Specimen self-collection and HPV DNA screening in a pilot study of 100,242 women


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Abstract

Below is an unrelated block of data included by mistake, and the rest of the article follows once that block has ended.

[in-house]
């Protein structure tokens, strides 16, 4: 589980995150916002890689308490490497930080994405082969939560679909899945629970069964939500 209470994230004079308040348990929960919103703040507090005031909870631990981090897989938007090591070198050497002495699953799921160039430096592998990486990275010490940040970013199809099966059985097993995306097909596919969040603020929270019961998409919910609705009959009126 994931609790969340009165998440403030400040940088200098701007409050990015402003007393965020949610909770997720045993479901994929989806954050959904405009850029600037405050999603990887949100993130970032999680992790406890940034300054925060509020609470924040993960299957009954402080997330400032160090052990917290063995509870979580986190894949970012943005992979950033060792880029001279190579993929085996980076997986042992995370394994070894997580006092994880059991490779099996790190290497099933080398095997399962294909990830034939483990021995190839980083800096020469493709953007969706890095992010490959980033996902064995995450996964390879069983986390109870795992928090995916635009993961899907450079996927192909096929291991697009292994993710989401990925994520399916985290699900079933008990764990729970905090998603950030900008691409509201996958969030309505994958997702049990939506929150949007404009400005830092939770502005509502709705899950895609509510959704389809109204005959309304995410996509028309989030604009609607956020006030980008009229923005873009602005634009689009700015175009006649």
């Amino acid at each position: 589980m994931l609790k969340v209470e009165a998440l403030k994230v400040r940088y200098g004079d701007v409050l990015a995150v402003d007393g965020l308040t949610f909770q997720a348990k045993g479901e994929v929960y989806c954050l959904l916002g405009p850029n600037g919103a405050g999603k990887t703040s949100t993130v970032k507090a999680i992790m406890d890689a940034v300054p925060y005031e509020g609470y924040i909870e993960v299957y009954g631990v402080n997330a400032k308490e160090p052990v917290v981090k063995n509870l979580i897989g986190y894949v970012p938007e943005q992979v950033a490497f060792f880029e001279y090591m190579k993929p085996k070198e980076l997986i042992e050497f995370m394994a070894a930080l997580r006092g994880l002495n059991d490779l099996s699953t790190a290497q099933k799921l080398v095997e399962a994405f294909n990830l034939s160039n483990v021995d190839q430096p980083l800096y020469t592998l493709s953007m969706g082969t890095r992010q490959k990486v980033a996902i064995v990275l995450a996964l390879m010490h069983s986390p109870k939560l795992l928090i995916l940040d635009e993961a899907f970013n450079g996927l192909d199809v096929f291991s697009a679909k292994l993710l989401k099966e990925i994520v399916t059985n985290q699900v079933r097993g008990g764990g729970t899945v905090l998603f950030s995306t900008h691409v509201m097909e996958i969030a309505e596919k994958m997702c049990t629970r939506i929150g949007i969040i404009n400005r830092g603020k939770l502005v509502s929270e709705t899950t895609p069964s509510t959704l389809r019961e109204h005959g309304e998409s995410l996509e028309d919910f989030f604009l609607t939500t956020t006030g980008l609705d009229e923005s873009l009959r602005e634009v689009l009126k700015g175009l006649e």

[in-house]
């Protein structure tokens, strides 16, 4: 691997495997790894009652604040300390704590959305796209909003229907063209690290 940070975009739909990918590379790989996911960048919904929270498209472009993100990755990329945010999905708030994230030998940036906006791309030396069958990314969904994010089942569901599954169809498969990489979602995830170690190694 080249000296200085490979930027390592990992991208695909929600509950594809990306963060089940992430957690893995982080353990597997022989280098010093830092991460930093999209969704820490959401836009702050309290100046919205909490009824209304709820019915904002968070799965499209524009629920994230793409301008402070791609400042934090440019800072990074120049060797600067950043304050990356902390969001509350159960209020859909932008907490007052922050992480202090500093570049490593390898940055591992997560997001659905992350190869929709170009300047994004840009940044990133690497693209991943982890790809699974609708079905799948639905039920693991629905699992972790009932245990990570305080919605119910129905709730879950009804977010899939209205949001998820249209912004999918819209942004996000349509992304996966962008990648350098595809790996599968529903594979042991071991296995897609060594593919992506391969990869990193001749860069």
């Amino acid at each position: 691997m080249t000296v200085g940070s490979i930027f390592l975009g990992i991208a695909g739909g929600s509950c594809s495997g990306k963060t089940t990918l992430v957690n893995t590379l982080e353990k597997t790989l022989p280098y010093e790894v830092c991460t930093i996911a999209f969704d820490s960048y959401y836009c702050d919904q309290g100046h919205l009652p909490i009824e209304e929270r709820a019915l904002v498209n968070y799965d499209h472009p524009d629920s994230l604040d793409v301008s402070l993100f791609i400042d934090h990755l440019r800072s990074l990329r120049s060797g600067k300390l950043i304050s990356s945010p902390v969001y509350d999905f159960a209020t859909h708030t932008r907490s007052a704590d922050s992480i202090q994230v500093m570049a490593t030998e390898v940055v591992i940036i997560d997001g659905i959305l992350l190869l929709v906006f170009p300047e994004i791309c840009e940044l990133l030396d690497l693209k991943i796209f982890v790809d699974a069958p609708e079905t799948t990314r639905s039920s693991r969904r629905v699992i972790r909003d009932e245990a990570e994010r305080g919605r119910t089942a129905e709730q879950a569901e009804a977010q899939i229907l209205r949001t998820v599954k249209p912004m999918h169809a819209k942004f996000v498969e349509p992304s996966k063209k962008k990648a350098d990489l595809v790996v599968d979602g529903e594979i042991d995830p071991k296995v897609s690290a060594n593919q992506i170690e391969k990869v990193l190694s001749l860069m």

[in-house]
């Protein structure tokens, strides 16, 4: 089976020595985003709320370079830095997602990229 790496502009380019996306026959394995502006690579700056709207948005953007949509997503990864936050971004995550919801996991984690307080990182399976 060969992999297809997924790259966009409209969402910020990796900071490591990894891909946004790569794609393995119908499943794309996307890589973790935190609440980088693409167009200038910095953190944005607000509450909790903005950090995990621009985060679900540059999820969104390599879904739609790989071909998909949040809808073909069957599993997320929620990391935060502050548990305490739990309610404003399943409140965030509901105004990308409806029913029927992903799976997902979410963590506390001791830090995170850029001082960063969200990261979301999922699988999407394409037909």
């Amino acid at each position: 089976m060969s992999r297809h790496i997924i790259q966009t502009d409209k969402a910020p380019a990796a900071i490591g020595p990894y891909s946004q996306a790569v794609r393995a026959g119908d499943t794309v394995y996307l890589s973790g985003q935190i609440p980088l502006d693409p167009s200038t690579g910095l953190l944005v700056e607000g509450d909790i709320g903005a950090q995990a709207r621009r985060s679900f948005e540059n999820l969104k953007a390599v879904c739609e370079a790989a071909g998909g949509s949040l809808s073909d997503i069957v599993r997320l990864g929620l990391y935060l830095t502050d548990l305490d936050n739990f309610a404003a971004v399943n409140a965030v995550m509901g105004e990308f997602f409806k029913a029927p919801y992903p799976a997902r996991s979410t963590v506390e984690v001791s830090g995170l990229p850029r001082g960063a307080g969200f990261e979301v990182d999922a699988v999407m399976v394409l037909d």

Since cervical cancer remains common in Mexico despite an established cytology screening program, the Ministry of Health recently introduced pilot front-line HPV testing into the Mexican cervical cancer screening program (CCSP). Here, we present the key field performance metrics of this population-based study. High-risk HPV DNA (hrHPV) testing was conducted on self-collected vaginal specimens from 100,242 women aged 25–75 years residing in Morelos State. All hrHPV positive women and a random sample of 3.2% (n = 2,864) of hrHPV negative participants were referred for colposcopic examination. The main disease endpoint of interest was cervical intraepithelial neoplasia grade 2 or higher (CIN2+). We calculated relative risk, positive predictive value and negative predictive value adjusted for screening test verification bias. The overall prevalence of hrHPV was 10.8% (95%CI 10.6–11.0). Women positive for hrHPV had a relative risk of 15.7 for histologically detectable CIN2+. The adjusted positive predictive value of the hrHPV test was 2.4% (95%CI 2.1–2.7); whereas the adjusted negative predictive value was 99.8% (95%CI 99.8–99.9). These findings suggest that large-scale vaginal hrHPV testing in a middle-income country can identify women at greater risk of advanced cervical abnormalities in a programmatically meaningful way but care is warranted to ensure that disease not detectable at colposcopy is kept to a minimum. PASS shows areas that need improvement and sets the stage for wider use of hrHPV screening of self-collected vaginal specimens in Mexico.What's new?DNA testing for high-risk human papillomavirus (hrHPV) in self-collected vaginal specimens may be useful for the routine detection of cervical precancers. In this investigation of 100,242 women in Mexico, DNA testing of self-collected vaginal specimens was found to have an adjusted positive predictive value of 2.4% and an adjusted negative predictive value of 99.8%. The study sheds light on potential scale-up problems associated with HPV DNA testing and reveals that a triage test is needed to prevent excessive referrals of women to limited colposcopy services.

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